By Tom Stillwagon |Staff Writer|
The price of gas has likely gone up in your town again this past week. You aren’t alone; the entire nation is facing this dilemma.
Gas prices are currently averaging $4.35 per gallon in San Bernardino for regular unleaded. This is up from a national average of $3.27 in December 2011.
Students are feeling the extra burden on their wallets. Justin Lamb, student commuter from Riverside, is no exception.
“My mom, she would give me some gas money each week,” said Lamb. “It used to last me all week, like 15 or 20 bucks, I could get through a week, week and a half. Now gas is like $4.30 everywhere you go. I can’t even go four or five days driving back and forth to school, you know. It sucks.”
Student Ashley Carter acknowledges that the gas prices have caused her grief.
“Within a week it jumped like 50 cents where I get gas,” said Carter. “I don’t make much money, so I don’t get to spend it on things that I want to spend it on. It’s going straight to bills and that’s about it. I have no leftover money. It’s gone [too] fast.”
Carter, who also lives in Riverside, presumes that most students are hit by the increase in gas prices, given that CSUSB is largely a commuter school.
“I hear other people drive out from Perris, Palm Springs and Victorville too,” she said.
For the students that do live close by, there are alternatives. They can save on gas by riding a bike to school, or walking. San Bernardino and Riverside counties also have public transportation options.
Omnitrans buses in San Bernardino cover San Bernardino, Chino, Colton, Fontana, Loma Linda, Montclair, Ontario, Redlands, Rialto and Rancho Cucamonga, among others. They offer free rides all year to any CSUSB students carrying a valid student ID.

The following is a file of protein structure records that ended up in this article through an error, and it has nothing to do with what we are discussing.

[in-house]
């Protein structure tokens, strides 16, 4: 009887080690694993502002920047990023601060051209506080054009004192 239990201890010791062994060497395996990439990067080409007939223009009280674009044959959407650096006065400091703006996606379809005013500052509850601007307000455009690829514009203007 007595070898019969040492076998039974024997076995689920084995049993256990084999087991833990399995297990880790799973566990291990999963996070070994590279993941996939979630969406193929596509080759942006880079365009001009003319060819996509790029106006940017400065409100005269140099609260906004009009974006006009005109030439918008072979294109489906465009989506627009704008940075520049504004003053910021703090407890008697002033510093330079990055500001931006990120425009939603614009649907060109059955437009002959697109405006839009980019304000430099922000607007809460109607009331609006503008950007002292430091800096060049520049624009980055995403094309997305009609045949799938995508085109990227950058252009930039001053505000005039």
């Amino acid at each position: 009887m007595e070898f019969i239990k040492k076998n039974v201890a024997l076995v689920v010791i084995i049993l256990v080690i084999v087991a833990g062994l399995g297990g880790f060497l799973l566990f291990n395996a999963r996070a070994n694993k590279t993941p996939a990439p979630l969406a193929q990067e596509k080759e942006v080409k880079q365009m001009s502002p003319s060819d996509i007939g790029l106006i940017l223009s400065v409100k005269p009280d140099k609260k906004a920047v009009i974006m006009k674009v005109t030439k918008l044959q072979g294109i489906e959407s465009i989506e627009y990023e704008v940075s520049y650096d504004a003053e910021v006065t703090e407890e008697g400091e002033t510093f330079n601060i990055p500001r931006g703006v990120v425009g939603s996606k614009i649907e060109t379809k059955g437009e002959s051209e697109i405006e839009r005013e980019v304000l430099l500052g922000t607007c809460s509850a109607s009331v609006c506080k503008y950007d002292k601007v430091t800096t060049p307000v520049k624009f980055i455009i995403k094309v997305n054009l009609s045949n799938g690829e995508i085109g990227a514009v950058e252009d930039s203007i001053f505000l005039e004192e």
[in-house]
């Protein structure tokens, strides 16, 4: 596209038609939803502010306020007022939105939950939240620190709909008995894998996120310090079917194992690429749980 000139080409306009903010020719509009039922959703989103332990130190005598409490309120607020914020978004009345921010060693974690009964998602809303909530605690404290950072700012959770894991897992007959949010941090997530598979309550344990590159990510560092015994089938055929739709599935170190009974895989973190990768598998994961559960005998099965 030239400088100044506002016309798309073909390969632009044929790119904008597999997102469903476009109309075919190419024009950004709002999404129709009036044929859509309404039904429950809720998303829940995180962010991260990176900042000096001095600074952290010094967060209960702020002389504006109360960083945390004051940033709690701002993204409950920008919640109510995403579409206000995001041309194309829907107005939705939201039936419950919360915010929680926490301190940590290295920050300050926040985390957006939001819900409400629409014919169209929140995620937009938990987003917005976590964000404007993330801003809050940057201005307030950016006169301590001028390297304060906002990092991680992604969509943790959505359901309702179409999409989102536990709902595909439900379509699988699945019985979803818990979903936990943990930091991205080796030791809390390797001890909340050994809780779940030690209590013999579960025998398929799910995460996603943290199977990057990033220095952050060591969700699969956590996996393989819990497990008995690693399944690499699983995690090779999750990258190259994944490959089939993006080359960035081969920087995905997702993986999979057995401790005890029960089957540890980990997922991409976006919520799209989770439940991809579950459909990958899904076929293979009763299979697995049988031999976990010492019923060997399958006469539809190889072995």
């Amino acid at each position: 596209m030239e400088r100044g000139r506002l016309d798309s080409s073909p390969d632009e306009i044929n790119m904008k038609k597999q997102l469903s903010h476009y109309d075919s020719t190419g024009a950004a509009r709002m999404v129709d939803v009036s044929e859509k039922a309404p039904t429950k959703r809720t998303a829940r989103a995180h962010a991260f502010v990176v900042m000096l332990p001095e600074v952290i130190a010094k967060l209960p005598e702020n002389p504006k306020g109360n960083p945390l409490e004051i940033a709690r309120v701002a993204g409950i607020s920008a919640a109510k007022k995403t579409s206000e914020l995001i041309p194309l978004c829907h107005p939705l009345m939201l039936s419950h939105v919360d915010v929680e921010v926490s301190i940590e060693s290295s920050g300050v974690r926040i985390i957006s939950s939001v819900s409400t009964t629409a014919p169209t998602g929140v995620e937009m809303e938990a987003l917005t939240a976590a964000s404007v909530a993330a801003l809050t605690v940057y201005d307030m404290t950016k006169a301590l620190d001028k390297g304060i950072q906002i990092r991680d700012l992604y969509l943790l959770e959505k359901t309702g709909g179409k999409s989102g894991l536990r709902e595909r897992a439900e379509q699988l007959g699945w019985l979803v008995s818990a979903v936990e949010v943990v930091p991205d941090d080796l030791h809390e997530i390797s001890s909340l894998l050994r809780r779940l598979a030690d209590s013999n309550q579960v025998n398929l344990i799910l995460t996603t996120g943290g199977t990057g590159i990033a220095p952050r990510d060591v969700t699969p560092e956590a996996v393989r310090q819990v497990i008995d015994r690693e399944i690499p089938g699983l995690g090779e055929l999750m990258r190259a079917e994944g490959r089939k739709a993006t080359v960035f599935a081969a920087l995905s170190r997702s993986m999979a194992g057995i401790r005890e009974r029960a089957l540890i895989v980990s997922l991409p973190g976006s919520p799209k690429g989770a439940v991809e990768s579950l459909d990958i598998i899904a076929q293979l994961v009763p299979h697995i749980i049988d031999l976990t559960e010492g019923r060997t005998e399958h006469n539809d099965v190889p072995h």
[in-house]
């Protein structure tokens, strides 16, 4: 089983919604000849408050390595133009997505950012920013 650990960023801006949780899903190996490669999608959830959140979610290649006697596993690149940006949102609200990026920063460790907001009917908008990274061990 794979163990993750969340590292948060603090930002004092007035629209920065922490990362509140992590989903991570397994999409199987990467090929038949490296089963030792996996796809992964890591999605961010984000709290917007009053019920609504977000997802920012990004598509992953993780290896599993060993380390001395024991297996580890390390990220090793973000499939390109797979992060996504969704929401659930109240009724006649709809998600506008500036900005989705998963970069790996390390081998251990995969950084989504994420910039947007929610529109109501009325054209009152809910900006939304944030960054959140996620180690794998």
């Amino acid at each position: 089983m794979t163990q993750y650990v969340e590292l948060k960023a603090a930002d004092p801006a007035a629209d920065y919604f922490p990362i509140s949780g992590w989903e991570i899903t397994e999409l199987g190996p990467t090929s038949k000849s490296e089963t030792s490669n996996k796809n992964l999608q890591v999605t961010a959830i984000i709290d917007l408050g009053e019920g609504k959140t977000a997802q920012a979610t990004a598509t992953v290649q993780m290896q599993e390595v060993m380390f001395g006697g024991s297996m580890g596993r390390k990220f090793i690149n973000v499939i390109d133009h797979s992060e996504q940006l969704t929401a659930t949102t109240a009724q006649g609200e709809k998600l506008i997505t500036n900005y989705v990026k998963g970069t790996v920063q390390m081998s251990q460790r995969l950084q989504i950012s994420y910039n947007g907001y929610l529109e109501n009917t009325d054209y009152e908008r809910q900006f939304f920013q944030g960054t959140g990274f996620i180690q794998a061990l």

With the price of gasoline in a continuous state of flux, many Americans begin to question why this is happening.
Bernie Sanders is the longest serving independent member of congress representing Vermont. In a statement released by CNN, Sanders said Americans are wrong about their assumptions that supply and demand are the problem.
“The supply of oil and gasoline is higher today than it was three years ago when the national average for a gallon of gasoline was just $1.90,” said Sanders. “The demand for oil in the U.S. is at its lowest level since April of 1997. The culprit is Wall Street.”
The role of the Wall Street speculator comes into play.
“Oil speculators… speculate the price of oil based on incoming information such as increased demand in China and a possible war in Iran,” according to journalist Amanda Melodini of Investhelp.com.
The more uncertainty there is the higher the price of oil will be based on their predictions. However, because these speculators have an incentive to see higher oil prices they over-speculate costing you as much as $750 per year at the pump.”